Liu Xiaobo Has Died

Photo credit: Committee to Protect Journalists

Some of you may ask, who was Liu Xiaobo?

A Chinese scholar, who was awarded the Nobel Peace Prize in 2010.

A proponent of human rights, someone who called for political reform in China. Someone who was brave enough to campaign for political rights – indeed, for the end of single-party rule in China. Someone who was made a political prisoner, convicted in 2009.

He died of liver cancer today.

Requiesce in pace

Why is this important?

Because we all know what happens to a country when critics are silenced.


1,011 thoughts on “Liu Xiaobo Has Died

    • The look on Abbott’s face! And Fizza seems totally oblivious, as he is to just about everything.

    • It’s an old salesman’s ploy to ignore the alternate product or service, it’s supposed to be a position of primacy.
      Let’s face it, Turnbull is Prime Minister and Tony will not be Prime Minister again, he will probably lose his seat at the next election, rumour has it that Turnbull donations bailed Tony out in 2016. Was that money well spent?

    • I don’t mind, I’m still going to click on a link or a tweet if it’s something that interests me.

    • Excellent timing and most reassuring. Recently the Chechen leader mention the Russians “Perimeter” ‘Doomsday Device” had been activated. An article from 2009 on it. The crazy thing was that this uber deterrent was kept secret rather than let word out and so be an uber deterrent.

      Inside the Apocalyptic Soviet Doomsday Machine

  1. Geez –

    President Donald Trump plans to nominate his longtime campaign aide Sam Clovis to head science at the US Department of Agriculture, despite the fact that Clovis lacks a background in science and a congressional rule maintains that the role must be filled “from among distinguished scientists.”

    Clovis, who has been serving as senior White House adviser to the USDA since Trump took office, has a background as an economics professor and a former talk radio host, but he has no formal background in the hard sciences

  2. Well, there you go –

    I have been banned from IA. No dissent will be tolerated, apparently.

    • And now I’m not banned. A very rude email from Mr Donovan claiming he can’t find me on his banned list and it’s all a Disqus glitch. Hmmm.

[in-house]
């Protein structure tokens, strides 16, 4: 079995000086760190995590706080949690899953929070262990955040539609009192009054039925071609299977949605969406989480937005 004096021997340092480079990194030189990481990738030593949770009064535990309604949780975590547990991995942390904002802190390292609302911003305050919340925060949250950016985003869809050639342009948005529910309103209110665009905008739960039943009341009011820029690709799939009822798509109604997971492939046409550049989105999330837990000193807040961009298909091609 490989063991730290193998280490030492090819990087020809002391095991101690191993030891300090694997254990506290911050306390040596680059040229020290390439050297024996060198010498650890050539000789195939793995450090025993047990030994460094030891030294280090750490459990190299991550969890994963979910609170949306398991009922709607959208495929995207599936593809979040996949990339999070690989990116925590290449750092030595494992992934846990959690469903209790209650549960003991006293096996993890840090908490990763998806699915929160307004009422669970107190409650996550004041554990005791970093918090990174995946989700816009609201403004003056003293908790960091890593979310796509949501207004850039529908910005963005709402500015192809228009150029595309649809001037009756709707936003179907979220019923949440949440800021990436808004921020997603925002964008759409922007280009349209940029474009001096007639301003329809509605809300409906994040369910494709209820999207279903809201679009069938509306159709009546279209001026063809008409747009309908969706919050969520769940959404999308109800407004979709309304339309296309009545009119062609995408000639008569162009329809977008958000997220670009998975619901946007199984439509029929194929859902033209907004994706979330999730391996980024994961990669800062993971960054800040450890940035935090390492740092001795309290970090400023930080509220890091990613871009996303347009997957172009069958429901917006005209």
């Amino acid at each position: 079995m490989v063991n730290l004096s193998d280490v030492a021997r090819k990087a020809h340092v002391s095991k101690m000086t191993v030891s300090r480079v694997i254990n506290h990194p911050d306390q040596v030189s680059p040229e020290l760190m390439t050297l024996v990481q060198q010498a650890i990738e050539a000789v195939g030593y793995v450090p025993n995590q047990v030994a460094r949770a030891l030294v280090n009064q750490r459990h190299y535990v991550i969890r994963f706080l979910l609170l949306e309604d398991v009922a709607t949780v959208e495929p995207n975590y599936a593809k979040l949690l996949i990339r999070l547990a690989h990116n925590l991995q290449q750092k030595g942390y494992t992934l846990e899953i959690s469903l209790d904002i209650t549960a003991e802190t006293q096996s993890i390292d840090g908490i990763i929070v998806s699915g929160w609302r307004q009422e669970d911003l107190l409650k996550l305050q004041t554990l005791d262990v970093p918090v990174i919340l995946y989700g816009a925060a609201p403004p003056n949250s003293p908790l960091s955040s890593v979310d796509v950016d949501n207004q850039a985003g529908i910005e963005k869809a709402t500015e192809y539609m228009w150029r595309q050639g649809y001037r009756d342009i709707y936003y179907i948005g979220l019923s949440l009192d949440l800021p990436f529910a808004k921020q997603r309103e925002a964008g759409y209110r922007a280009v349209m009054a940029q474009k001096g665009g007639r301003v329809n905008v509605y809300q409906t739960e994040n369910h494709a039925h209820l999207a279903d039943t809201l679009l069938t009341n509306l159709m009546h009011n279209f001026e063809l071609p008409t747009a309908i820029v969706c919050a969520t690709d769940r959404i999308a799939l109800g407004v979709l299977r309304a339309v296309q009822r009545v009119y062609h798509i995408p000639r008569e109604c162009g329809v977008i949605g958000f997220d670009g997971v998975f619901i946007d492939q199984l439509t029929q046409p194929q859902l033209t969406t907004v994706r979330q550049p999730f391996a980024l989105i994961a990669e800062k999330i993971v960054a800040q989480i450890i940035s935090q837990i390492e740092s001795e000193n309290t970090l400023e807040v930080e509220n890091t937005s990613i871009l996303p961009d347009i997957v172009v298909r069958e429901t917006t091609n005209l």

He says my posts were deleted because they contained ‘an untruth’. and he won’t have comments that ‘mislead’ on “an excellent and well-researched article”. I think he objected to the words “conspiracy theory” because he says he found them “‘personally offensive”.

  3. A very nice ad from a well known Kiwi bread maker. Even better as it was filmed in a hall up my part of the world. gg uncle owned the pub, the legendary Puhoi pub 🙂 Anyway they invited a number of guests to a breakfast in the hall. Each guest was given a plate with writing on it describing some amazing feat. Guests would try and guess who it was at the table.Things like “Stood between a whale and a harpoon” . As you may imagine the people “owning up” are not who you would thik they would be judging by looks.

    The link is to the newspaper article but it has the 3 minute video. Turning out to be a hit.

  4. Gravel (@lynsan)

    UnZud adverts have really produced some good stuff since this ad won a world award for adverts. It set the bar

    Next mega hit. The Gigilene version 🙂

    And of course the Air UnZud series

  5. Kaffee

    That Bugger one, I always thought it was Aussie, so there you go, as they say, you learn something new every day.

    Had three weeks in NZ in the mid 80’s, loved all the local news and shows, don’t remember watching any ads, but that was probably because they were as good as the actual shows were.

  6. Diddums.

    LNP politician claims ‘Major gender imbalance’ in board with more women

    An LNP politician has questioned how Queensland’s new Parole Board can be considered “diverse” when it has more women than men.

    Opposition Corrective Services spokesman Tim Mander asked Minister Mark Ryan how the new Parole Board was “diverse” when there was a “major gender imbalance”, with 68 per cent of appointees female and “only 32 per cent male”

  7. Billions of dollars’ worth of arms against Syria

    Over the last seven years, several billion dollars’ worth of armament has been illegally introduced into Syria – a fact which in itself is enough to disprove the myth according to which this war is a democratic revolution. Numerous documents attest to the fact that the traffic was organised by General David Petraeus, first of all in public, via the CIA, of which he was the director, then privately, via the financial company KKR with the aid of certain senior civil servants. Thus the conflict, which was initially an imperialist operation by the United States and the United Kingdom, became a private capitalist operation, while in Washington, the authority of the White House was challenged by the deep state. New elements now show the secret rôle of Azerbaïdjan in the evolution of the war.

  8. An Arms Pipeline to the Syrian Rebels

    More than 160 military cargo flights for Syria’s rebels, mostly from Qatar and Saudi Arabia, have landed in Turkey and Jordan since January 2012.

  9. Good morning Dawn Patrollers.

    Trump has gone even more troppo!
    In a long discussion Paul McGeough tells us how Justine Damond’s killing could change police culture in the US.